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|Santa Monica City Council Debates Whether Voters Should Elect Mayor|
By Gene Williams
January 13, 2011 -- The City Council agreed to consider ways to let voters pick the city’s mayor. But most council members seem less than enthusiastic about the idea.
By a five-to-one vote Tuesday night, the council directed staff to look into alternative systems used by other municipalities in deciding who gets the top office. The council will likely consider staff’s findings during the council’s annual retreat sometime later this year.
The subject was introduced by Councilmember Bobby Shriver, who pointed out that while Santa Monica’s form of government does not give the mayor more power than other members of council, the title itself carries more clout.
“Calling people on the phone and saying you’re the mayor has a much bigger impact than saying you’re a councilmember,” Shriver said. “It enables you to do things the other title does not enable you to do,” he added.
However Councilmember Pam O’Connor, who cast the one dissenting vote, said there is nothing wrong with the current system which lets the council select the mayor from among its own members.
“I’ve been involved in regional government for a long time,” O’Connor said. “I’ve become convinced that this model, the model that works for us, is a good model.”
At least one other former mayor agrees with O’Connor.
Speaking from the floor during public comment, former councilmember and mayor Michael Feinstein called the idea “a solution in search of a problem.”
“We have the best system because the role of the mayor in this city is [primarily] to chair these meetings,” Feinstein said.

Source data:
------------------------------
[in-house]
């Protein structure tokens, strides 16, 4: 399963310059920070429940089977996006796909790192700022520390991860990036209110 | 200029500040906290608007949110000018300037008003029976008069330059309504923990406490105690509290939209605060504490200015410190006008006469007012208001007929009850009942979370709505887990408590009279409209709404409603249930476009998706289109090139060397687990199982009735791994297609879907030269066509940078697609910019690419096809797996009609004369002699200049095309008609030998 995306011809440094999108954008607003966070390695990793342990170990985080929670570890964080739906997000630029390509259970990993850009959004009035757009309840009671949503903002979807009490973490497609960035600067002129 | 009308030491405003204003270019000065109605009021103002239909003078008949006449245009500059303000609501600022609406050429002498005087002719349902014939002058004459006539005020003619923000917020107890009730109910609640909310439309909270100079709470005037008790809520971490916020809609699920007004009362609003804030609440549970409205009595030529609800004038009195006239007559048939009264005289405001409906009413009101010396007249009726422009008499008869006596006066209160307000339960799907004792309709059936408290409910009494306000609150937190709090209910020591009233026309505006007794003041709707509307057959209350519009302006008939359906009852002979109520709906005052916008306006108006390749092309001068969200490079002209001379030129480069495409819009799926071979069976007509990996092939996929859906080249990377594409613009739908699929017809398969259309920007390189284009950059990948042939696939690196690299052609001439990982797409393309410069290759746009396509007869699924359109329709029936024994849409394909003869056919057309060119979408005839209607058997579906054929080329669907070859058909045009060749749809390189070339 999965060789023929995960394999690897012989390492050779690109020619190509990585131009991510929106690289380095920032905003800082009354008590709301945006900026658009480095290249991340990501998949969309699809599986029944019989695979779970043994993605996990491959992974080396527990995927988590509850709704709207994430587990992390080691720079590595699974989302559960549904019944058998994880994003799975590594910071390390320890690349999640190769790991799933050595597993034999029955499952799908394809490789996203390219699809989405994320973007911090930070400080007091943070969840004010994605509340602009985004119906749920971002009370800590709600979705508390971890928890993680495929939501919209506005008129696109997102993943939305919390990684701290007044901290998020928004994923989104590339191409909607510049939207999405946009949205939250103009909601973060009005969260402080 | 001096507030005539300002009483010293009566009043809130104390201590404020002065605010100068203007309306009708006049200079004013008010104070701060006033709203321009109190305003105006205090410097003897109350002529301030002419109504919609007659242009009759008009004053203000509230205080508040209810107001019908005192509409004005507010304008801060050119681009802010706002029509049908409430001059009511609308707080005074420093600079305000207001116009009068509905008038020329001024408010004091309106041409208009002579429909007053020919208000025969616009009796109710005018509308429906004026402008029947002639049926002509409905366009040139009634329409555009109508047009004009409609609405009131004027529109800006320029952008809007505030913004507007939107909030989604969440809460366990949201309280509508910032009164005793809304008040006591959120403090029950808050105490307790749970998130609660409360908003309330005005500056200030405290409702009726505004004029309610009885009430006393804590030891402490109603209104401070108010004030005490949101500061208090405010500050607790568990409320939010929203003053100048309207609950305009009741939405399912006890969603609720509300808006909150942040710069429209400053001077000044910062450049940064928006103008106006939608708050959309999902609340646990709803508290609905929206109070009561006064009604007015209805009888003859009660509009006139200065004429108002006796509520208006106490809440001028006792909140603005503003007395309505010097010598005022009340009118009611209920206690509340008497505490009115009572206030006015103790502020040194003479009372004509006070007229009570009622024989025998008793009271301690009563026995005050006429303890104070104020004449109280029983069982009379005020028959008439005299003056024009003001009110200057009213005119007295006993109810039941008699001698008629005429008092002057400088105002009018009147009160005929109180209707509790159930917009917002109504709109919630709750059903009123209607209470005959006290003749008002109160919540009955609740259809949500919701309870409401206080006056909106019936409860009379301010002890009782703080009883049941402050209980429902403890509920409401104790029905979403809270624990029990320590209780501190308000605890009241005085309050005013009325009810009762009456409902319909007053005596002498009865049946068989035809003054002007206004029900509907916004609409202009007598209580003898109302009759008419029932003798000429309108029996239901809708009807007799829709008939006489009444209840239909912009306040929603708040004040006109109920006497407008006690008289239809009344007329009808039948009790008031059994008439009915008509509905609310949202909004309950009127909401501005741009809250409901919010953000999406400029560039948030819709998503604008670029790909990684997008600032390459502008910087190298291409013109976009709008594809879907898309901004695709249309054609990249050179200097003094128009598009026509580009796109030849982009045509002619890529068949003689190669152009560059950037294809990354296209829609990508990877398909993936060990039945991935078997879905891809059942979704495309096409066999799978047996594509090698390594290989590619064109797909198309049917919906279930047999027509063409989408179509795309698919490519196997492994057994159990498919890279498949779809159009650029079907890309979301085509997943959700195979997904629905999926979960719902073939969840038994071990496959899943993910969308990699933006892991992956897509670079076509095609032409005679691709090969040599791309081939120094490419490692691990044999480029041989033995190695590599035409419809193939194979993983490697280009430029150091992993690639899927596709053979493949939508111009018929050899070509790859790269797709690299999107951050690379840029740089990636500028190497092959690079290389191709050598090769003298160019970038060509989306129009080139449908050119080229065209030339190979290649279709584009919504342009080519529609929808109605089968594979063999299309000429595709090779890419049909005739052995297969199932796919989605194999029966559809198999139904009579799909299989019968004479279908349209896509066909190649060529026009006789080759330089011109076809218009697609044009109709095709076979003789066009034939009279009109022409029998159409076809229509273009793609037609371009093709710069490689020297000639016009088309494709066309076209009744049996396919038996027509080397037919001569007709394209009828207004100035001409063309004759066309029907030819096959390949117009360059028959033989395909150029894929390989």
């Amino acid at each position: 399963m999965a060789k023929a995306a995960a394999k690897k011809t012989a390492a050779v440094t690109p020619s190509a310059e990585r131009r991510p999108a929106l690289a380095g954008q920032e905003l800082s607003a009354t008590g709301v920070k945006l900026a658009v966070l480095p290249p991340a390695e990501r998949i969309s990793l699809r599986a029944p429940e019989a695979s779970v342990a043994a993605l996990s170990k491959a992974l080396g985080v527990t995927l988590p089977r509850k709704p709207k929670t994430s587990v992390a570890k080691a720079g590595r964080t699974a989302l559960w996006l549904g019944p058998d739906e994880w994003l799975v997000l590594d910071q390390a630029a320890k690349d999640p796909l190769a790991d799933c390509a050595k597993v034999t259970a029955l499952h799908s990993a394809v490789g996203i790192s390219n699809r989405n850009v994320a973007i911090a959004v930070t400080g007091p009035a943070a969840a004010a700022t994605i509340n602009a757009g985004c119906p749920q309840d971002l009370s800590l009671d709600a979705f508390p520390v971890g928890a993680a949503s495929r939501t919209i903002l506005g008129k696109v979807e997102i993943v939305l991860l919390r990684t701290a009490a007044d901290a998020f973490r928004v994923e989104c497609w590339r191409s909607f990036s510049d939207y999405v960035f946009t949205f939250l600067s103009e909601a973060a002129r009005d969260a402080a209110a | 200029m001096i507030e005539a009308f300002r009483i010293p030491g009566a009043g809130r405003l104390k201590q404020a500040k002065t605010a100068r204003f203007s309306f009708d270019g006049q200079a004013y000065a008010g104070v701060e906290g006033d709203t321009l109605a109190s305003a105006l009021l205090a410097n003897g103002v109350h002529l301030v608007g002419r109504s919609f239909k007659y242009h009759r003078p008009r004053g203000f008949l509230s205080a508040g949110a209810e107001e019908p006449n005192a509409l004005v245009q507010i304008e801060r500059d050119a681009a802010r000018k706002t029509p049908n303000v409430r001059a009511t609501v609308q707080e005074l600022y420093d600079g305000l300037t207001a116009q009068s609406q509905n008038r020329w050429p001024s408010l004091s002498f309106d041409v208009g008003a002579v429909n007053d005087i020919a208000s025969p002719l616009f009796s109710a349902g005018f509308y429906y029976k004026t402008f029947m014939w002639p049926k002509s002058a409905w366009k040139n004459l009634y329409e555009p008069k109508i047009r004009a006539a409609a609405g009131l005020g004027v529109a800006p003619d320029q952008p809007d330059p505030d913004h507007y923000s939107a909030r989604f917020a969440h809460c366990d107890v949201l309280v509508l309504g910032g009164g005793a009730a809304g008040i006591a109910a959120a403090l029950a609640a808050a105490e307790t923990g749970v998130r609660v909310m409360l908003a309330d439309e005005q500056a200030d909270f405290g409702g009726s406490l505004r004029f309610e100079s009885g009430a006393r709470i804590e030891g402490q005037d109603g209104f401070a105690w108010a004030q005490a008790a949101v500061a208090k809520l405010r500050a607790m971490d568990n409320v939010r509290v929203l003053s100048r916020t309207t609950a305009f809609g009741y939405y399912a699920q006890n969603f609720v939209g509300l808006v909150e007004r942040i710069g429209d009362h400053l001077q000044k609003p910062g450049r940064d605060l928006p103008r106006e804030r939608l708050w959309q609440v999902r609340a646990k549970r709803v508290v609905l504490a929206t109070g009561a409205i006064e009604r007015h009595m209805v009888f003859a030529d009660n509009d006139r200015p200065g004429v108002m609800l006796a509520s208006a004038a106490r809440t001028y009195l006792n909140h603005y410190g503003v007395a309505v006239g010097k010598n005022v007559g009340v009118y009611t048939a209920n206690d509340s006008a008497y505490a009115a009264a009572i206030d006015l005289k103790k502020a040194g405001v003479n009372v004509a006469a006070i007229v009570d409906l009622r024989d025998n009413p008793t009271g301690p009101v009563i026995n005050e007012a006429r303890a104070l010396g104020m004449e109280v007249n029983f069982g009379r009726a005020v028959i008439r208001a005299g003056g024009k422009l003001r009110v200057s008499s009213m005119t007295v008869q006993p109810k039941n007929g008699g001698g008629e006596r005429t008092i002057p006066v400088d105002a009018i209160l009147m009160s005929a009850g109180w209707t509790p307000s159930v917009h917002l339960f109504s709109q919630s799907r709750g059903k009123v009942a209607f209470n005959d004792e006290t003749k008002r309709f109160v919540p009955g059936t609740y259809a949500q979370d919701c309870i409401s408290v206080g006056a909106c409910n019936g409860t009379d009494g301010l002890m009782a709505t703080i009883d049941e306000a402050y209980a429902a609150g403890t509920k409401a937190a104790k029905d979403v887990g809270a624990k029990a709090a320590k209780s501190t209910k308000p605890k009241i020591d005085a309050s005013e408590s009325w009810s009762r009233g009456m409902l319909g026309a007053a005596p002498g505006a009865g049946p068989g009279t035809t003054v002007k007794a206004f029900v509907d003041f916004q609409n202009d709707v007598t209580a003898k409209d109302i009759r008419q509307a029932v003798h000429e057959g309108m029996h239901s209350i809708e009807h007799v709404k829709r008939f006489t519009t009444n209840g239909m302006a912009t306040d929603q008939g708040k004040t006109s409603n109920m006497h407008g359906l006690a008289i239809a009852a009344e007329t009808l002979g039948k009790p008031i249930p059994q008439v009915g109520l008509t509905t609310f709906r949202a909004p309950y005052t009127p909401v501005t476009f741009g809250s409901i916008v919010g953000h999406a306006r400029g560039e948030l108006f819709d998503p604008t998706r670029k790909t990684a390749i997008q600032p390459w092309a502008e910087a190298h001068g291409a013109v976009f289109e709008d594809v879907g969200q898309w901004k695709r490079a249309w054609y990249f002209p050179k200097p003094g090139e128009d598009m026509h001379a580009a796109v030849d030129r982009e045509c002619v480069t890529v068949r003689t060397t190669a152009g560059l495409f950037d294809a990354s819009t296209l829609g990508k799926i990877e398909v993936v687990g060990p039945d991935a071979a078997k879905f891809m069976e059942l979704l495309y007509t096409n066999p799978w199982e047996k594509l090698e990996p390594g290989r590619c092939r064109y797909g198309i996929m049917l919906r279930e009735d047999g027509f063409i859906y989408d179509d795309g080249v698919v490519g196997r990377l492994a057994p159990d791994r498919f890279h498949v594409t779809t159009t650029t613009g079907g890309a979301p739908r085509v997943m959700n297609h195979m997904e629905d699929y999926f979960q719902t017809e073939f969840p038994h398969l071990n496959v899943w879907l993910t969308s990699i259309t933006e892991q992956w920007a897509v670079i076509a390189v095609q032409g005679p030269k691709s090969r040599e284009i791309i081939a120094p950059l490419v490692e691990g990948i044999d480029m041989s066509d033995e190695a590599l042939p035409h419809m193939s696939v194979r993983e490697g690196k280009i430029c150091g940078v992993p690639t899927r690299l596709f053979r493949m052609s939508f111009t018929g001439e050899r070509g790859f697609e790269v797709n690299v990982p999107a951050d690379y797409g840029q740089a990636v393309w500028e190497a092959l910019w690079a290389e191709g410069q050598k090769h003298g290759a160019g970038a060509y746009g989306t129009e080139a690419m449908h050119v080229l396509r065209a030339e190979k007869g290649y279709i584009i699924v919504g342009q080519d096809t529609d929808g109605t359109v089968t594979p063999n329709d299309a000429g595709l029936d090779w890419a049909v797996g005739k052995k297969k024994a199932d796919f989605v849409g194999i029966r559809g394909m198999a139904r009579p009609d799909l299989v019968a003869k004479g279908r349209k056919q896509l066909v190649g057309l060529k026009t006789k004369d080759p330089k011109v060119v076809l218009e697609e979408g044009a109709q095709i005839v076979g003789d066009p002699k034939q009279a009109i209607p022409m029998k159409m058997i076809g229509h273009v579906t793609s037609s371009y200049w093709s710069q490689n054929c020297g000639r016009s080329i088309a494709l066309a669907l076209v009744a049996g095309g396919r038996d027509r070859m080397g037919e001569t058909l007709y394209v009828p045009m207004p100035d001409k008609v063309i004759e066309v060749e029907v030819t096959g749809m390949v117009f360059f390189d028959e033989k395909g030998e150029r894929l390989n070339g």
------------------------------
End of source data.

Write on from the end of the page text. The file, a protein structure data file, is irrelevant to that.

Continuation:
“You have to have a majority of your colleagues who support you to chair the meetings,” Feinstein added. “That’s the deal. It’s not the rest of the community.”
Speaking from the dias, Mayor Richard Bloom cautioned that mayoral elections would come with political and financial costs.
Pointing to the nearby city of Inglewood, where former Santa Monica Police Chief James Butts was running for mayor in a hotly-contested run off election that same day, Bloom said, “It’s been a very fractious election …. that’s been divisive to that community.”
In addition, Bloom said, each regular council election in Santa Monica costs taxpayers about $100,000, and run off elections – which could become commonplace in mayoral contests – would each add another $70,000 to the bill.
Councilmember Gleam Davis was also doubtful. “I want to keep an open mind,” Davis said, “but my initial reaction is that changing the city charter is not good.”
Councilmembers Terry O’Day and Kevin McKeown expressed openness to exploring options but said little more than that.
Although the council appears reluctant, the idea might have more appeal among Santa Monica voters – who would ultimately decide any proposed change to the city charter.
During public comment Tuesday, Zina Josephs, a regular speaker at public meetings and president of Friends of Sunset Park, said it was time to consider another way to select the mayor.
Apparently referring to the council’s recent selection of Bloom over McKeown for the top spot, Josephs said the council reminded her of “social clubs in junior high school and in high school” where one member is punished by other members for “refusing to go along and get along in some way.”
McKeown -- who lost to Bloom in a narrow four-to-three council vote last month -- has never been mayor despite serving 12 years on council and being the top vote getter in the last city election. Bloom is in his third stint as mayor.
During Tuesday night’s discussion, McKeown said, “It behooves us to look at our options and see them all through.”
Councilmember Bob Holbrook was absent from Tuesday’s discussion.
“Calling people on the phone and saying you’re the mayor has a much bigger impact than saying you’re a councilmember.” Bobby Shriver
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